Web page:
The Opportunity for Community Pharmacy in Primary Care Networks :: C+D

A PCN is a network of medical practices covering approximately 30,000 to 50,000 patients each. First announced as part of the NHS’s long-term plan, around 1,000 PCNs will be in place by Monday (July 1) when the new contract takes effect. NHS England says it will be “responsible for providing integrated health and social services through multi-professional teams to patients in the community”.

NHS England has predicted that within four years a typical PCN of 50,000 patients could employ around six full-time ‘clinical’ pharmacists. They will be among the 20,000 staff NCPs recruit in total across the country, mostly funded under the GP contract. By 2023-24, the cost is expected to equate to £1.79 billion, or £1.47 million for an average network.

But how does community pharmacy fit into all of this?

Although GPs will play a ‘leading role’ in NCPs, they should collaborate with a ‘wider’ group of healthcare providers which will ‘include community pharmacy’, says NHS England in its advice for local pharmaceutical committees (LPC). He expects each PCN to have 10 or 11 community pharmacies in its catchment area.

“The community pharmacy team can be part of PCNs as delivery partners, being an active member of the multidisciplinary PCN team and meeting regularly with other PCN clinicians,” continues NHS England. The sector “will become an integral part of these new networks” thanks to local engagement, he insists.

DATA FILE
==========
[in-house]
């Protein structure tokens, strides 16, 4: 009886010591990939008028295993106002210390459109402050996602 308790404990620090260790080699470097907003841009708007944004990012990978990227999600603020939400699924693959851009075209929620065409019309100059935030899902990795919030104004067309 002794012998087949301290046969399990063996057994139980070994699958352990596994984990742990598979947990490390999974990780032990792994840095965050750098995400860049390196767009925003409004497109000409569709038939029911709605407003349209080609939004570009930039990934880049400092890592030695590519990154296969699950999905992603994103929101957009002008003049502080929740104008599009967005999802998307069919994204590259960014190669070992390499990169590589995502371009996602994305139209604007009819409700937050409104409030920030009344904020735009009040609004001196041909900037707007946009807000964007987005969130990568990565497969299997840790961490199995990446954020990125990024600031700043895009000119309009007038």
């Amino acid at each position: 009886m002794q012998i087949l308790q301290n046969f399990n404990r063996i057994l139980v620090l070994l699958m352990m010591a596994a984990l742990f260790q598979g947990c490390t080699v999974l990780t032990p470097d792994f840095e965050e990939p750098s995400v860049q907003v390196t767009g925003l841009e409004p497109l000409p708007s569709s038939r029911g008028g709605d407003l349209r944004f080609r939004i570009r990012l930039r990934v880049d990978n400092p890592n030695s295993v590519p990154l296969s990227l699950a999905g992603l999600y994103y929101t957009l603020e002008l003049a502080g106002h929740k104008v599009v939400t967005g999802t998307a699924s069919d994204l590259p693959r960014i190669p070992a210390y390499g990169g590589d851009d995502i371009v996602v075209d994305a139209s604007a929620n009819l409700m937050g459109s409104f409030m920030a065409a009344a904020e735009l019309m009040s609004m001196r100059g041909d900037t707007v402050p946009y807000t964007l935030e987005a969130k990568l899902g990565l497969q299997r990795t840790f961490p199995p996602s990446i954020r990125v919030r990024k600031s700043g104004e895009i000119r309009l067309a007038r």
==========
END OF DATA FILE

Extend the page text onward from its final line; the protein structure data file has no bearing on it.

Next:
Although its plans do not include direct funding for community pharmacy, NHS England is committed to expanding PCNs beyond general practice. “Collaboration with non-generalist providers, such as community pharmacies, will be a requirement for NCPs from April 2020,” it says.

NCPs are responsible for providing seven “national service specifications” which have been defined in the General contract:

  1. Structured Reviews and Medication Optimization
  2. Improving health in nursing homes
  3. Long-term conditions
  4. Personalized care
  5. Support early diagnosis of cancer
  6. Prevention and diagnosis of cardiovascular diseases
  7. Fight against neighborhood inequalities.

There is a clear overlap with pharmacy offerings, and industry leaders were quick to point out the potential of getting NCP-commissioned services.

Community pharmacy will be “crucial”

Ravi Sharma, director of England’s Royal Pharmaceutical Society (RPS), says community pharmacies should play a ‘crucial’ role.

The RPS envisions the pharmacy building on existing relationships with primary care providers through NCPs, he explains. “For many years, pharmacists and their teams have worked in collaboration with healthcare professionals in all primary care settings. We want this to grow with the NCPs.

He points out that pharmacists will not be limited to working in the networks’ medical offices. “While general medicine will be at the center of the NCPs, the NHS long term plan makes it clear that pharmacists do not need to be employed directly by GP practices or NCPs. It opens the door to new ways of delivering care that involve pharmacists from across the NHS, including community and hospital colleagues,” says Mr Sharma (pictured below, left).